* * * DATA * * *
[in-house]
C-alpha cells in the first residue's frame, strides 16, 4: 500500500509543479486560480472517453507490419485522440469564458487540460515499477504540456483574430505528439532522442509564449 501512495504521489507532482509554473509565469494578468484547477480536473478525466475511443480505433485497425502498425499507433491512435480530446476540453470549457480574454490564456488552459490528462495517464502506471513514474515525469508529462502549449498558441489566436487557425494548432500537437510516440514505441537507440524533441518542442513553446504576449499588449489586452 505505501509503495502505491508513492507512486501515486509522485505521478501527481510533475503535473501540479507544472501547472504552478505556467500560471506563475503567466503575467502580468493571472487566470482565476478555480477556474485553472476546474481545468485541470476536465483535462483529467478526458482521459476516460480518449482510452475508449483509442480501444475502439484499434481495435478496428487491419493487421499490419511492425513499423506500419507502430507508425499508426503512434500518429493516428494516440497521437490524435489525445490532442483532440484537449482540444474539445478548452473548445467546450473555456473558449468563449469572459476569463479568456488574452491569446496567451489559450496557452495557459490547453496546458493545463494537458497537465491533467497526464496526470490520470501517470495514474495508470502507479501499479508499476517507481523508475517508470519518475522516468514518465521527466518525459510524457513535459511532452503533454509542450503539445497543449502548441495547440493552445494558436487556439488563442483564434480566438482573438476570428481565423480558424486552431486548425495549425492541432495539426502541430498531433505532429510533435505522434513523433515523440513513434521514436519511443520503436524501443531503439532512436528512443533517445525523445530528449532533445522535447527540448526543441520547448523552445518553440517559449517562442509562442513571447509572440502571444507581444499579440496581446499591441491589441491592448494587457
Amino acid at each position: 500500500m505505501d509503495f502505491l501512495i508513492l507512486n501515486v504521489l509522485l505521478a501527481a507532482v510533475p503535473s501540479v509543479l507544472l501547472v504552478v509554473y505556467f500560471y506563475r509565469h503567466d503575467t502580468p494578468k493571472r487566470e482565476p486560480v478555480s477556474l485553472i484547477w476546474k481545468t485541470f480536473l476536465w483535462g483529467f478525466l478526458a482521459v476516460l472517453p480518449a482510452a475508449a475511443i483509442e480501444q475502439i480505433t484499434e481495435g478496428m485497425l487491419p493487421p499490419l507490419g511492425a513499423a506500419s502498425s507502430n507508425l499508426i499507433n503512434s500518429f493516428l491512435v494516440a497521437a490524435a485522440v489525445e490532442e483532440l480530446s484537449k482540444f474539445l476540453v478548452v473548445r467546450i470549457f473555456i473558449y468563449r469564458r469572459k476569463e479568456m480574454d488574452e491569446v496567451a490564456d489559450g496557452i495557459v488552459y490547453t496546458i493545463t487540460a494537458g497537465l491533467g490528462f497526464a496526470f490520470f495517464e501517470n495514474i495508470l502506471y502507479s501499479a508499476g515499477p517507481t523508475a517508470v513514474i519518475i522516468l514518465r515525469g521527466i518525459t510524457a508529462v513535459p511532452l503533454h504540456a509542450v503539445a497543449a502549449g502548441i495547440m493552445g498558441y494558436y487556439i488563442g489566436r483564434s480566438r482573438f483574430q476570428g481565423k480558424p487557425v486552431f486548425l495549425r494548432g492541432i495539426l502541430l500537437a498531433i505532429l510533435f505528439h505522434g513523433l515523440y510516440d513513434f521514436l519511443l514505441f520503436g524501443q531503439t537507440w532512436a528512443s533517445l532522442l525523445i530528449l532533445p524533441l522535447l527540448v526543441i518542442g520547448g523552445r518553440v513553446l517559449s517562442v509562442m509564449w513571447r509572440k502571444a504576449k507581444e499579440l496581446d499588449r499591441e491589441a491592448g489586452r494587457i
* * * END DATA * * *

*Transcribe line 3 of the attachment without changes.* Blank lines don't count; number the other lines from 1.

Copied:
Amino acid at each position: 500500500m505505501d509503495f502505491l501512495i508513492l507512486n501515486v504521489l509522485l505521478a501527481a507532482v510533475p503535473s501540479v509543479l507544472l501547472v504552478v509554473y505556467f500560471y506563475r509565469h503567466d503575467t502580468p494578468k493571472r487566470e482565476p486560480v478555480s477556474l485553472i484547477w476546474k481545468t485541470f480536473l476536465w483535462g483529467f478525466l478526458a482521459v476516460l472517453p480518449a482510452a475508449a475511443i483509442e480501444q475502439i480505433t484499434e481495435g478496428m485497425l487491419p493487421p499490419l507490419g511492425a513499423a506500419s502498425s507502430n507508425l499508426i499507433n503512434s500518429f493516428l491512435v494516440a497521437a490524435a485522440v489525445e490532442e483532440l480530446s484537449k482540444f474539445l476540453v478548452v473548445r467546450i470549457f473555456i473558449y468563449r469564458r469572459k476569463e479568456m480574454d488574452e491569446v496567451a490564456d489559450g496557452i495557459v488552459y490547453t496546458i493545463t487540460a494537458g497537465l491533467g490528462f497526464a496526470f490520470f495517464e501517470n495514474i495508470l502506471y502507479s501499479a508499476g515499477p517507481t523508475a517508470v513514474i519518475i522516468l514518465r515525469g521527466i518525459t510524457a508529462v513535459p511532452l503533454h504540456a509542450v503539445a497543449a502549449g502548441i495547440m493552445g498558441y494558436y487556439i488563442g489566436r483564434s480566438r482573438f483574430q476570428g481565423k480558424p487557425v486552431f486548425l495549425r494548432g492541432i495539426l502541430l500537437a498531433i505532429l510533435f505528439h505522434g513523433l515523440y510516440d513513434f521514436l519511443l514505441f520503436g524501443q531503439t537507440w532512436a528512443s533517445l532522442l525523445i530528449l532533445p524533441l522535447l527540448v526543441i518542442g520547448g523552445r518553440v513553446l517559449s517562442v509562442m509564449w513571447r509572440k502571444a504576449k507581444e499579440l496581446d499588449r499591441e491589441a491592448g489586452r494587457i